I think that all ambitions are lawful except those which climb upwards on the miseries or credulities of mankind. All intellectual and artistic ambitions are permissible, up to and even beyond the limit of prudent sanity. They can hurt no one. If they are mad, then so much the worse for the artist. Indeed, as virtue is said to be, such ambitions are their own reward.
An historian of hearts is not an historian of emotions, yet he penetrates further, restrained as he may be, since his aim is to reach the very fount of laughter and tears. The sight of human affairs deserves admiration and pity. They are worthy of respect too. And he is not insensible who pays them the undemonstrative tribute of a sigh which is not a sob, and of a smile which is not a grin. Resignation, not mystic, not detached, but resignation open-eyed, conscious and informed by love, is the only one of our feelings for which it is impossible to become a sham.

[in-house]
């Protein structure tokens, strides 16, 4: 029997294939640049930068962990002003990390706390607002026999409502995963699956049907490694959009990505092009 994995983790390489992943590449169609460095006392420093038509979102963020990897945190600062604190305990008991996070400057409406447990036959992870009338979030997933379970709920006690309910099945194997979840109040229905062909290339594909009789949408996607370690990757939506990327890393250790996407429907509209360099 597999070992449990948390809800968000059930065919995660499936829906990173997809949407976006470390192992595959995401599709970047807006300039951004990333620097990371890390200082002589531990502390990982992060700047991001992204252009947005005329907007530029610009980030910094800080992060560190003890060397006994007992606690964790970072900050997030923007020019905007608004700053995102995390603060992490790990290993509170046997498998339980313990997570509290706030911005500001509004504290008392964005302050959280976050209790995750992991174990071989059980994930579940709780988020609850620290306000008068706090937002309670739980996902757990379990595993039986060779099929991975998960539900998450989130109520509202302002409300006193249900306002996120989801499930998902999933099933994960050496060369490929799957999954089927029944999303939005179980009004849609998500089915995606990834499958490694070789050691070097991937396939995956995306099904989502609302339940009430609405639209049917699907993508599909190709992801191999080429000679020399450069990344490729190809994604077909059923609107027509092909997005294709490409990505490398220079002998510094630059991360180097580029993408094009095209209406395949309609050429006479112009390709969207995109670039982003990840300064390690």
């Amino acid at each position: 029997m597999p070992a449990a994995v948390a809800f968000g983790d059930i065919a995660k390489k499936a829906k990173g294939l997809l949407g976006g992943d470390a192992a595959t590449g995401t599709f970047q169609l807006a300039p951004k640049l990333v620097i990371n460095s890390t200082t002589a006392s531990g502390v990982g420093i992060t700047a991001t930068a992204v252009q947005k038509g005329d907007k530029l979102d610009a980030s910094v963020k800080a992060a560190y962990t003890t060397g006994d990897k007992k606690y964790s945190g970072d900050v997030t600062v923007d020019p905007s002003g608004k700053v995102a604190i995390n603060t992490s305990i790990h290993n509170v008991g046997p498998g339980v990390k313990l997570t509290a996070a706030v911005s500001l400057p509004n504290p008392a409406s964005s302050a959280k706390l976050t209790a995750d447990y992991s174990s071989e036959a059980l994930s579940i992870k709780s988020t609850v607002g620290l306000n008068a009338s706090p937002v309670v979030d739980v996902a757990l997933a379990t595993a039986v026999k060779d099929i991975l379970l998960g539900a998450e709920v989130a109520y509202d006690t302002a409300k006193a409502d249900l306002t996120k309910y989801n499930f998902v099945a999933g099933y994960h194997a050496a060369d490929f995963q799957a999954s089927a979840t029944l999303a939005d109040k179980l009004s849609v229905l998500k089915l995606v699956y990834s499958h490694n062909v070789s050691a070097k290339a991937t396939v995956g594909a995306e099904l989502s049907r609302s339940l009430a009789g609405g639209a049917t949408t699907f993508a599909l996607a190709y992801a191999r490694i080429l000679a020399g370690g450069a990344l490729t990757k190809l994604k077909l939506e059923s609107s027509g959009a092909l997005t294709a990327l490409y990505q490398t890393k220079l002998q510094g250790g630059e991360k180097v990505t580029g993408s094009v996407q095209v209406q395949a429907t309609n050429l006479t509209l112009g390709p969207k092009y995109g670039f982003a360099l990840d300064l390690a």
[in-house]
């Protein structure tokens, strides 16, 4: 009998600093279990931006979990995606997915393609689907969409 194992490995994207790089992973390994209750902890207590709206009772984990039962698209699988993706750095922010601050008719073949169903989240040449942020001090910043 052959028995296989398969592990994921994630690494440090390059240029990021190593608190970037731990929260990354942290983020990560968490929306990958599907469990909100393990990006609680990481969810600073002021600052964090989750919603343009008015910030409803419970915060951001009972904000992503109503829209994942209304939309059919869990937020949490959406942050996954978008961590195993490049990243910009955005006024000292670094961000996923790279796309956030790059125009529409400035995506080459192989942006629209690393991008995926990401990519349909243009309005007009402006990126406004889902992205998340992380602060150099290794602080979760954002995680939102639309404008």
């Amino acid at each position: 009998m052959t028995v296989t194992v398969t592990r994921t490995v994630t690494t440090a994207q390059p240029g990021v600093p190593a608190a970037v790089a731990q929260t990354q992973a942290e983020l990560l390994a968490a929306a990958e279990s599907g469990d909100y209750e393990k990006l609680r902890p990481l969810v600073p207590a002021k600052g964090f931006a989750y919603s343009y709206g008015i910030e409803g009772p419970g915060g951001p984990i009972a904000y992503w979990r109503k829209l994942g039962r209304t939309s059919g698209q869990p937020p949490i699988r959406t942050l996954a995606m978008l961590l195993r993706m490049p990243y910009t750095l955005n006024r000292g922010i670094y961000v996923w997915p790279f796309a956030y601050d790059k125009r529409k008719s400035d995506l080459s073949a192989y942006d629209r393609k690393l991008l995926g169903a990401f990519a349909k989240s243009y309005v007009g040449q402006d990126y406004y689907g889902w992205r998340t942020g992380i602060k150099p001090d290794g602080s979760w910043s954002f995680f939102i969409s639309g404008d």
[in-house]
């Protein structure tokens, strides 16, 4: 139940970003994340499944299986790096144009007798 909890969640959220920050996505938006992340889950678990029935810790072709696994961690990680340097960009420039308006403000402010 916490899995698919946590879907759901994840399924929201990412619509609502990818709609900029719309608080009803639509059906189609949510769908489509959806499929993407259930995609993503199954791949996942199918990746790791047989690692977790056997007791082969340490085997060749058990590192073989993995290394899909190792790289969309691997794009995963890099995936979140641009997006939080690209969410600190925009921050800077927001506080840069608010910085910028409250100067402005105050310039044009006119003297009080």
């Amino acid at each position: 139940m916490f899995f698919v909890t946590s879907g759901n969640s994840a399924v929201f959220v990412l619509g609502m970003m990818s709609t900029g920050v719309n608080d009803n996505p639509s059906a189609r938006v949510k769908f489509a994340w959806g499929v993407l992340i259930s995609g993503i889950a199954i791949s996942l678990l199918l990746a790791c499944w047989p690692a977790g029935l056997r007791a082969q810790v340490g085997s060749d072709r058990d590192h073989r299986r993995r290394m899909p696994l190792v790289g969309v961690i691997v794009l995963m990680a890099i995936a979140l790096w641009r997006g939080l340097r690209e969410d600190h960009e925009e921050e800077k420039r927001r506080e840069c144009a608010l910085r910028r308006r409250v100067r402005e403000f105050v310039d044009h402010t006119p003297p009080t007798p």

Not that I think resignation the last word of wisdom. I am too much the creature of my time for that. But I think that the proper wisdom is to will what the gods will without perhaps being certain what their will is — or even if they have a will of their own. And in this matter of life and art it is not the Why that matters so much to our happiness as the How. As the Frenchman said, "Il y a toujours la maniere." Very true. Yes. There is the manner. The manner in laughter, in tears, in irony, in indignations and enthusiasms, in judgments — and even in love. The manner in which, as in the features and character of a human face, the inner truth is foreshadowed for those who know how to look at their kind.